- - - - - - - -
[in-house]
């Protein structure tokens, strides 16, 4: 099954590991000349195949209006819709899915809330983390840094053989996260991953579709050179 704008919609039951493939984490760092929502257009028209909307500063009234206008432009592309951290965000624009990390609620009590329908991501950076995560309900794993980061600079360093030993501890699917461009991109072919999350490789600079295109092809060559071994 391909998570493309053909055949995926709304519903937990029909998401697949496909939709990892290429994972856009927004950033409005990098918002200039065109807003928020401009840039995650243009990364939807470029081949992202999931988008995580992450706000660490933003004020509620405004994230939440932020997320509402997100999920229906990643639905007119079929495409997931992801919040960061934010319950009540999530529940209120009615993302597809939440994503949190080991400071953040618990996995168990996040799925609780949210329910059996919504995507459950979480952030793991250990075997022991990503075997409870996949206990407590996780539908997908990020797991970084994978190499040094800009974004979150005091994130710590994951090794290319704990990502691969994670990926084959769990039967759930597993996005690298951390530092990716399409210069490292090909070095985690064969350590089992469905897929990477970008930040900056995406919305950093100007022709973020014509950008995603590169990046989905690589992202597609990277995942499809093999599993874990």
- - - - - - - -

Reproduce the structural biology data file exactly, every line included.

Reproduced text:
[in-house]
């Protein structure tokens, strides 16, 4: 099954590991000349195949209006819709899915809330983390840094053989996260991953579709050179 704008919609039951493939984490760092929502257009028209909307500063009234206008432009592309951290965000624009990390609620009590329908991501950076995560309900794993980061600079360093030993501890699917461009991109072919999350490789600079295109092809060559071994 391909998570493309053909055949995926709304519903937990029909998401697949496909939709990892290429994972856009927004950033409005990098918002200039065109807003928020401009840039995650243009990364939807470029081949992202999931988008995580992450706000660490933003004020509620405004994230939440932020997320509402997100999920229906990643639905007119079929495409997931992801919040960061934010319950009540999530529940209120009615993302597809939440994503949190080991400071953040618990996995168990996040799925609780949210329910059996919504995507459950979480952030793991250990075997022991990503075997409870996949206990407590996780539908997908990020797991970084994978190499040094800009974004979150005091994130710590994951090794290319704990990502691969994670990926084959769990039967759930597993996005690298951390530092990716399409210069490292090909070095985690064969350590089992469905897929990477970008930040900056995406919305950093100007022709973020014509950008995603590169990046989905690589992202597609990277995942499809093999599993874990």